Emerson Tech To Automate Lithium-ion Recycling Plant
SungEel HiTech Co. has selected Emerson as a supplier of advanced automation technologies for its lithium-ion battery recycling plant in Gunsan, South Korea.
Emerson will supply advanced automation solutions for SungEel HiTech’s largest lithium-ion battery recycling facility at its Gunsan Hydro Center complex in South Korea. The plant will be the third at the Gunsan complex and employ Emerson’s latest automation technologies to advance the efficiency of its battery recycling operations.
Emerson globe valves in an industrial facility. Image used courtesy of Emerson
Efficient battery recycling is essential to the continued growth of the electrical vehicle (EV) market that relies almost exclusively on lithium-ion battery technologies to power vehicle drivetrains.
SungEel HiTech’s Battery Recycling
SungEel HiTech entered the secondary battery recycling market in 2008 with its internally developed secondary battery scrap processing technology incorporating high-purity cobalt metal manufacturing and manganese separation technology.
EV lithium-ion battery recycling. Image used courtesy of SungEel HiTech
The company operates recycling facilities across nine global locations, including U.S. locations planned for Georgia and Indiana. The Georgia facility is expected to be operational by 2024, with the Indiana facility scheduled to commence operations in 2025.
The Korean-based facility will be part of the company’s Gunsan Hydro Center. It will be the third plant in the complex and three times larger than the existing two facilities.
With the added capacity, the complex will be able to process sufficient raw materials to support the production of batteries for up to 400,000 EVs per year, all sourced from recycled materials.
For its battery recycling operations, SungEel HiTech uses a proprietary variant of hydrometallurgical processing widely used across China and South Korea, where most lithium-ion batteries are currently manufactured.
Hydrometallurgy is a process that involves three main steps—pretreatment, leaching, and metal deposition.
Battery recycling using hydrometallurgical processing. Image used courtesy of United Nations
Pretreatment begins with fully discharging the battery. The battery then goes through a mechanical process that physically separates the anode and cathode materials. The result is a powder called “black mass” that contains a mixture of important battery raw materials.
After pretreatment, a combination of strong organic and inorganic acids and reducing agents are used to leach and isolate individual metals from the mix. In the final step, metals are deposited using a chemical or electrochemical process to produce the finished materials that can then be used to construct new batteries.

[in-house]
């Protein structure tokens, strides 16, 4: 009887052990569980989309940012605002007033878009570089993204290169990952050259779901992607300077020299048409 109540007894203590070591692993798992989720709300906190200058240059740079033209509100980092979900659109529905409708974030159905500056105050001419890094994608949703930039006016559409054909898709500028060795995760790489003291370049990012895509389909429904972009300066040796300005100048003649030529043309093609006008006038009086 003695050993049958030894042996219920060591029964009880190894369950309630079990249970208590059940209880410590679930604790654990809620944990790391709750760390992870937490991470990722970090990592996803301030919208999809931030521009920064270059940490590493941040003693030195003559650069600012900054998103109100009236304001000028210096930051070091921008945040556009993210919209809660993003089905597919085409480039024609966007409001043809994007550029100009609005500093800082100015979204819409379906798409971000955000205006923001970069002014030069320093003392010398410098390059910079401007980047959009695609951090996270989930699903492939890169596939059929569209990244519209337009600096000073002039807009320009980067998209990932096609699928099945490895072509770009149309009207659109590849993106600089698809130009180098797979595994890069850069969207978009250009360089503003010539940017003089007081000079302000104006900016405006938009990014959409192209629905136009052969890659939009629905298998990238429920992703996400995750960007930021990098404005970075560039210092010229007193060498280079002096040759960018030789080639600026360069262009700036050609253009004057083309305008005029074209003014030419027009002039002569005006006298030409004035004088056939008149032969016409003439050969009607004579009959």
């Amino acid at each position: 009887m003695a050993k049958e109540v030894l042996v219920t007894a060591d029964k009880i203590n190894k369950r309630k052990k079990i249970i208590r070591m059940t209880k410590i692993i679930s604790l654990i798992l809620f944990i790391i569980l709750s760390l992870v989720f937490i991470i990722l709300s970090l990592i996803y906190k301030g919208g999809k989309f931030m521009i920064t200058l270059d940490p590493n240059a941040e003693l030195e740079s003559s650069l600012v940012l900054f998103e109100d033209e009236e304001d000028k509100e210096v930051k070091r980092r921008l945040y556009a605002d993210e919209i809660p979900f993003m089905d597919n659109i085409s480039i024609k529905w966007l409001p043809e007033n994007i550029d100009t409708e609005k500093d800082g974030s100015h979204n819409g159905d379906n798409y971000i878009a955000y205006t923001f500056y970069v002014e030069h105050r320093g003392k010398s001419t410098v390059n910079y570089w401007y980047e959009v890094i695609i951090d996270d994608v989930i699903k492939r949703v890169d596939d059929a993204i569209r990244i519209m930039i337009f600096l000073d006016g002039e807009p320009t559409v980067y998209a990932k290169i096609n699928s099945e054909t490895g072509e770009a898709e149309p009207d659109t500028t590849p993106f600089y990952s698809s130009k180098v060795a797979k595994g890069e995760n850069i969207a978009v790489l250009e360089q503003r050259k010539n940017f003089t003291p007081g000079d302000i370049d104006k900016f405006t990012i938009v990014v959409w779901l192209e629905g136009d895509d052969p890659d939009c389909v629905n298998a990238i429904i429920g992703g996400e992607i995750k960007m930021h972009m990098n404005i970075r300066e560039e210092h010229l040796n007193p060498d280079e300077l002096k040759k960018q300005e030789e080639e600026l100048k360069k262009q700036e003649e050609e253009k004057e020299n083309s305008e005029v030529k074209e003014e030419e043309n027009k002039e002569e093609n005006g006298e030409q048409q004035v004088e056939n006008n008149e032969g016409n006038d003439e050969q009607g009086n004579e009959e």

Emerson Automation Technologies
Battery recycling requires a complex process involving precision steps executed with sophisticated machinery and advanced materials.
For its new and largest plant, SungEel HiTech will use Emerson’s advanced instrumentation and sensor and valve solutions to measure and control system parameters like flow, level, pressure, and pH within the automated recycling process.
According to ChenFai Chung, vice president and general manager for Emerson in North Asia, automation technologies are essential to improving process efficiencies and productivity within the rapidly growing battery recycling market.
The Circular Economy
A circular economy keeps raw materials and resources in use for as long as possible. In a circular economy, materials used for manufacturing products, like batteries, are recaptured from the product waste material to be used in future products.
For the lithium-ion batteries that power most EVs, a circular approach is particularly important to ensure continued access to the rare earth and other materials essential to sustainably supporting a growing EV industry.
EV lithium-ion battery demand growth by region. Image used courtesy of IEA
According to the International Energy Agency, lithium-ion battery demand for EVs increased by 65% from 2021 to 2022, primarily from the growth in sales of passenger EVs.
To meet growing demand, EV battery manufacturers must conserve materials and develop new battery designs that offer higher densities using fewer raw materials.